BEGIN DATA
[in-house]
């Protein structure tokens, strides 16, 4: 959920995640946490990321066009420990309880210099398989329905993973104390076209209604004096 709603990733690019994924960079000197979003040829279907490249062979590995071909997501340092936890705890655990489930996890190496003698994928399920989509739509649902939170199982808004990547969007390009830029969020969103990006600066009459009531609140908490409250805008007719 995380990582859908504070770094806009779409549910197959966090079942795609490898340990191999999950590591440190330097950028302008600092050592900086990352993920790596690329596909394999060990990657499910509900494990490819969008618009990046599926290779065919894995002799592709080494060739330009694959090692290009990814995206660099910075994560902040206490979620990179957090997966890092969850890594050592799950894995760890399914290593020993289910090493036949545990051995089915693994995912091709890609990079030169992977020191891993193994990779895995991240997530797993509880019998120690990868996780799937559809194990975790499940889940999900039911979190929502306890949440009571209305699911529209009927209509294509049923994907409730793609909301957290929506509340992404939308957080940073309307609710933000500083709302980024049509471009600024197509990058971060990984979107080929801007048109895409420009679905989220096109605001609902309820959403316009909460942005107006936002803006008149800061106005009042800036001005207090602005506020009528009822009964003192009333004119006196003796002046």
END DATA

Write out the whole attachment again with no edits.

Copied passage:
[in-house]
């Protein structure tokens, strides 16, 4: 959920995640946490990321066009420990309880210099398989329905993973104390076209209604004096 709603990733690019994924960079000197979003040829279907490249062979590995071909997501340092936890705890655990489930996890190496003698994928399920989509739509649902939170199982808004990547969007390009830029969020969103990006600066009459009531609140908490409250805008007719 995380990582859908504070770094806009779409549910197959966090079942795609490898340990191999999950590591440190330097950028302008600092050592900086990352993920790596690329596909394999060990990657499910509900494990490819969008618009990046599926290779065919894995002799592709080494060739330009694959090692290009990814995206660099910075994560902040206490979620990179957090997966890092969850890594050592799950894995760890399914290593020993289910090493036949545990051995089915693994995912091709890609990079030169992977020191891993193994990779895995991240997530797993509880019998120690990868996780799937559809194990975790499940889940999900039911979190929502306890949440009571209305699911529209009927209509294509049923994907409730793609909301957290929506509340992404939308957080940073309307609710933000500083709302980024049509471009600024197509990058971060990984979107080929801007048109895409420009679905989220096109605001609902309820959403316009909460942005107006936002803006008149800061106005009042800036001005207090602005506020009528009822009964003192009333004119006196003796002046």